Blue Angel Cafe
2333 18th St. NW
Hours: 5 p.m. to 2:30 a.m. Sunday through Friday; 5 p.m. to 3 a.m. Saturday.
Prices: Appetizers $3.95 to $6.25, entrees $8.95 to $14.95.
Cards: All major credit cards accepted. No separate nonsmoking area in dining room.
The 1930 film classic "The Blue Angel" is, of course, the story of the disastrous encounter of a priggish professor and a seductive nightclub singer played by Marlene Dietrich.
But the decadence of the club where Dietrich sang is nowhere evident at the new Blue Angel Cafe on 18th Street NW in the heart of Adams-Morgan.
Here is a restaurant and nightclub with considerable charm where a couple looking for a night on the town can catch a jazz performance and a decent meal for two in intimate surroundings for about $60.
A friend recommended it as a nice place to meet for a drink; she was impressed by the selection of wines by the glass (which range from $2.50 for the house red or white to $5.75 for Martini & Rossi Brut) and had good things to say about a couple of appetizers at the bar.
We tried it out, and were surprised to discover a lot to like in the entrees too. And the atmosphere, romantic but unpretentious, made the meal seem special.
The Blue Angel describes its food as "grilled continental cuisine," which raises the inevitable question: Which continent? We found the food to be very American, featuring an array of dishes common to many a Washington restaurant but unlikely to be found in most European ones.
This is not an innovative kitchen but a competent one. The menu features such standbys as Caesar salad, prime rib, calf's liver and grilled swordfish steak. Standouts include a fiery seafood jambalaya and garlicky grilled lamb chops.
Service is casual and friendly. And though prices are not low, there is no cover charge for the jazz, which is served up Wednesday through Sunday starting at 9:30 p.m.
There is also a pleasant bubbly on the menu that, while no vintage French champagne, can class up an evening for the unprincely sum of $17 a bottle.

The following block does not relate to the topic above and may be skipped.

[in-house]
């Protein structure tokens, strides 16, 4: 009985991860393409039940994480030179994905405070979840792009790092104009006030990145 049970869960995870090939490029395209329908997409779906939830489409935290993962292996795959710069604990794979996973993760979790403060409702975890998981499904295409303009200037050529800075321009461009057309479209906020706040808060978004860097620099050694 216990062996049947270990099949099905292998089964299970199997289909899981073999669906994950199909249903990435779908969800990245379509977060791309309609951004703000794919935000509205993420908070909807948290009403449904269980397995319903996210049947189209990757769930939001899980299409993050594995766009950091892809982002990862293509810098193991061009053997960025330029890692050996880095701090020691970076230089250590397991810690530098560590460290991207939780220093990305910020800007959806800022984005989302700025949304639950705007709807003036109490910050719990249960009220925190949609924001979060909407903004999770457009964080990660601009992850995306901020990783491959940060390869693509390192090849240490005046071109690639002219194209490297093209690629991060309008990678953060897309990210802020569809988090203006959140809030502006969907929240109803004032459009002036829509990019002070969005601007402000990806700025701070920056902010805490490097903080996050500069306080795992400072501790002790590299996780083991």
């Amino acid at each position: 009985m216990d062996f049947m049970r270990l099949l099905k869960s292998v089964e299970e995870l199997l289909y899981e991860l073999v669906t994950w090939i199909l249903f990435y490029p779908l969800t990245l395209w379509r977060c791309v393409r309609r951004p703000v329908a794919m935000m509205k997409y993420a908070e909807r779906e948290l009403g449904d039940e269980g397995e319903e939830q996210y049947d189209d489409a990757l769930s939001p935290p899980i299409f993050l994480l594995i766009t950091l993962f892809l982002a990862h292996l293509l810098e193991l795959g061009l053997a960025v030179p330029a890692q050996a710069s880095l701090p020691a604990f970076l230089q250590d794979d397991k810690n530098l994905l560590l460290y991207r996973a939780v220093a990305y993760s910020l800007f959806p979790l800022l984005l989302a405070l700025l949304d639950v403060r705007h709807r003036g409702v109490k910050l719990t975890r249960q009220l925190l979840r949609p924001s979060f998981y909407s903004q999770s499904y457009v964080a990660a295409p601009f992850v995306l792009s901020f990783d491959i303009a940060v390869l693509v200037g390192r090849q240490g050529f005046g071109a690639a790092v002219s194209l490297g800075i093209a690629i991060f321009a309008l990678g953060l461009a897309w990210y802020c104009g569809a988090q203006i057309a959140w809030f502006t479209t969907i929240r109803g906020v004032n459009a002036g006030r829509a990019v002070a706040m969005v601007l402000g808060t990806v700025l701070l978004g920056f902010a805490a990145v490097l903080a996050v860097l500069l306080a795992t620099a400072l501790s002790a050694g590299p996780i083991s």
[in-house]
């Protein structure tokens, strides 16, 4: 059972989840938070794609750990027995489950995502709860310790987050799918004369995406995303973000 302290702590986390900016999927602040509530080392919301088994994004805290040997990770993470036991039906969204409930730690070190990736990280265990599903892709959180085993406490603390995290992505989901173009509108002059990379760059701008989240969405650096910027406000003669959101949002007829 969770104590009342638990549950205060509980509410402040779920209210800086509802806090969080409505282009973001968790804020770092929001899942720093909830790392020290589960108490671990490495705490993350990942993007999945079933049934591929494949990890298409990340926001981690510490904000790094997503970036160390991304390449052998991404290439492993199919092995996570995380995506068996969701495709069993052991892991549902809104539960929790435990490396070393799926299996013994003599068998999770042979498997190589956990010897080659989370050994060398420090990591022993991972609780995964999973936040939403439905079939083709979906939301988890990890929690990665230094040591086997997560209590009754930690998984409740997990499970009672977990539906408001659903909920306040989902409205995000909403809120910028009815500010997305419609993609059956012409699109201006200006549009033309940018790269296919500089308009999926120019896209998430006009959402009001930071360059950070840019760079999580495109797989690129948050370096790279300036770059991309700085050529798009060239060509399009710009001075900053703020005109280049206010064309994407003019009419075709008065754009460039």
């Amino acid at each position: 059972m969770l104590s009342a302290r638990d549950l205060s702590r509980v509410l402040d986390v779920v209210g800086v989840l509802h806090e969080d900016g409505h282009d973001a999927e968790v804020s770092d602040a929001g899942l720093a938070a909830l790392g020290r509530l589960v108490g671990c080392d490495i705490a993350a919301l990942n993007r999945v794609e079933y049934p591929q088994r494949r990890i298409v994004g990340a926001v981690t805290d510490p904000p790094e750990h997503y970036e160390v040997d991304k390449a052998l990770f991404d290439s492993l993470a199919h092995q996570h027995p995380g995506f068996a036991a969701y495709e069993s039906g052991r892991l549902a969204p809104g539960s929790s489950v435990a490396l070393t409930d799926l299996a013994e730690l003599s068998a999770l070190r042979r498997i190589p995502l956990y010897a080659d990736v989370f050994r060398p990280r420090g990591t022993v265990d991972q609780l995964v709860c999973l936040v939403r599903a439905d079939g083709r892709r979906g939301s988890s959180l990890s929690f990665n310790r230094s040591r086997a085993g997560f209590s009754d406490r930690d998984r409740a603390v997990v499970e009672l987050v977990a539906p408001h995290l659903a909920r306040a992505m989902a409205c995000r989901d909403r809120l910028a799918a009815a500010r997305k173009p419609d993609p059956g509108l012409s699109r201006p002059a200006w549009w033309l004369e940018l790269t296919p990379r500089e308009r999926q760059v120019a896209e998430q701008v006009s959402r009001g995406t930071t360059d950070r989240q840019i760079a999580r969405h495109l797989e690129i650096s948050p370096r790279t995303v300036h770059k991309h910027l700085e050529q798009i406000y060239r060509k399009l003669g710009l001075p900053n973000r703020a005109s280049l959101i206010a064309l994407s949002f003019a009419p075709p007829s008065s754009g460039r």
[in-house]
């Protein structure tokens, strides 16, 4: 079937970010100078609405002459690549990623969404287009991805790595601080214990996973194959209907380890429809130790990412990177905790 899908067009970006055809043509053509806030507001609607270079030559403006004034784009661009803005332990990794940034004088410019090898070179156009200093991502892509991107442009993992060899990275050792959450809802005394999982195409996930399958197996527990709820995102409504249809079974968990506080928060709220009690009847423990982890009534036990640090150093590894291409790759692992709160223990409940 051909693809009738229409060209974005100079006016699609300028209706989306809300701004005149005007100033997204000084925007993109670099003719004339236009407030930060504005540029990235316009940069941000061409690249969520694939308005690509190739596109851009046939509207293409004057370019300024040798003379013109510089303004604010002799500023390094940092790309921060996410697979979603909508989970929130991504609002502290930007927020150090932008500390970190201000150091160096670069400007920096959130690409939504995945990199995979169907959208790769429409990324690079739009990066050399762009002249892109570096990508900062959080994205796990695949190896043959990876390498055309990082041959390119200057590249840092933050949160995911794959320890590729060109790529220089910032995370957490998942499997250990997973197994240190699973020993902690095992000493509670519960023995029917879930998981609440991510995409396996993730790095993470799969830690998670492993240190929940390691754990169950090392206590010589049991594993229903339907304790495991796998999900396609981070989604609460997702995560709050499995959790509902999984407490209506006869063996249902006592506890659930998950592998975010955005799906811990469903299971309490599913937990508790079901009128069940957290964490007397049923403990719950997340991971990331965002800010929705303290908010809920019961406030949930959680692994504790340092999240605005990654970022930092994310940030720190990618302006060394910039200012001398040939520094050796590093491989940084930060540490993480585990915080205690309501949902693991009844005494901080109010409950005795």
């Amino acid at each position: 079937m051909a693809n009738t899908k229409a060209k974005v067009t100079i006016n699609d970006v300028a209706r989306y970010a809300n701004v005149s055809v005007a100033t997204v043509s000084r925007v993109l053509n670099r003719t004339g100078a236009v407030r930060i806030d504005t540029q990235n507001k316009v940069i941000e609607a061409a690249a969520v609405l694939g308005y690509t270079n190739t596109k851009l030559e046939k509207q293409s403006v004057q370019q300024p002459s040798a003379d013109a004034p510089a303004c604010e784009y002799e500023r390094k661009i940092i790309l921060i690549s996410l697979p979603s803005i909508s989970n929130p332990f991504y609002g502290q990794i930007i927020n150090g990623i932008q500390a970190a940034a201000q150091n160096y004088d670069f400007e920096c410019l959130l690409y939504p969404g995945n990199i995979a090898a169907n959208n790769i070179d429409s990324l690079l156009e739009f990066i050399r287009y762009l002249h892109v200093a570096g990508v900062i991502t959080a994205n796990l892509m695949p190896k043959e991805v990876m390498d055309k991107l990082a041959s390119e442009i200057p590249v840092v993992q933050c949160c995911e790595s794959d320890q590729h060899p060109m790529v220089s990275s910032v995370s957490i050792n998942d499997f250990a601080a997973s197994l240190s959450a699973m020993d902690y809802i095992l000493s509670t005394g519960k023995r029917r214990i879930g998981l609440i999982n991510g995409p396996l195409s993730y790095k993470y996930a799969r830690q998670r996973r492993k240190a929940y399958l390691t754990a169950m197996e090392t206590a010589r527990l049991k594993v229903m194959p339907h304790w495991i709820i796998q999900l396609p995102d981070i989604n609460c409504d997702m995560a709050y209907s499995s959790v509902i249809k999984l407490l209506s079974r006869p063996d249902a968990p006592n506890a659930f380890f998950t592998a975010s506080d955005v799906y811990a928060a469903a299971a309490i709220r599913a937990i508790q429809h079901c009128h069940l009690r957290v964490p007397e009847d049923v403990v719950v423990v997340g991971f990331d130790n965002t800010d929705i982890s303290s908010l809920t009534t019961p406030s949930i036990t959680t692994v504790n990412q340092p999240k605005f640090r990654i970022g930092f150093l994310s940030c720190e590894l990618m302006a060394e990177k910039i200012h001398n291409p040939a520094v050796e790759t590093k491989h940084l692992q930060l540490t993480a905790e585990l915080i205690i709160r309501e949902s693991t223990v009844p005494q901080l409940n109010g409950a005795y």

Situated in a former furniture store, Blue Angel is fairly large, with a bar in the front, tables surrounding a bandstand in the middle, and a raised dining area with five tables or so toward the rear.
The dining room is cleanly furnished with little on the walls beyond a few posters. The lighting is soft, with Deco-esque wall sconces and recessed ceiling lights, and there are small candles, tablecloths and fresh flowers on each table.
Among the appetizers, we liked the smoked salmon ($5.95), an ample serving garnished with capers, chopped onion, lemon and toast points, and the pretty plate of lightly breaded and deep-fried squid ($4.95), served piping hot.
The hearts of palm salad ($3.50) consisted of square-cut palm hearts elegantly laid out on a lettuce leaf and doused with a rich, mustardy vinaigrette.
The seafood jambalaya ($3.95) was a surprisingly satisfying rendition of this Louisiana classic, a thin peppery soup with no rice but plenty of sweet red and green pepper, some scallops and a smattering of sausage.
The lamb chops ($12.95) were tender, well trimmed and broiled as we requested them: medium rare, crunchy on the outside and just pink in the center. There were four, cut about a half-inch thick, left on the bone and intensely flavorful.
The New York steak ($14.95) also was well trimmed and full of flavor though a tad chewy. It came charbroiled as ordered, accompanied -- as were all entrees -- by a baked potato and plenty of sour cream, plus some sauteed green and yellow squash. The calf's liver ($8.95) was slightly overdone but nicely prepared with sauteed apples and onion.
All the meats we tried came with the same dipping sauce, which seemed to be a combination of soy sauce and Worcestershire and not terribly appealing. The lamb chops and steak, in particular, needed nothing except a glass of the decent house red wine.
Asked to recommend a seafood dish, the waiter suggested the swordfish ($12.95). The serving was on the small side but had been skinned and carefully trimmed. Another time, we tried the grilled jumbo shrimp ($12.95), which came six to an order. They were a little salty for our taste but delicious nonetheless and were accompanied by a ramekin of herbed butter pungent with raw garlic.
One evening's pasta special was a seafood linguine ($12.95), with plenty of al dente pasta surrounded by about a dozen mussels and four large, succulent shrimp. The sauce had flecks of spinach in it but no other discernible herbs.
The dessert list included several chocolate selections, cheesecake and a sweet potato pecan pie. We tried the pie ($3.95), which came with a warm, flaky crust and a large dollop of homemade whipped cream on top.
The wine list is well chosen, consisting mostly of good-quality California reds and whites. The list has a nice range, starting at $10 a bottle and going up to $105 for the obligatory Dom Perignon champagne.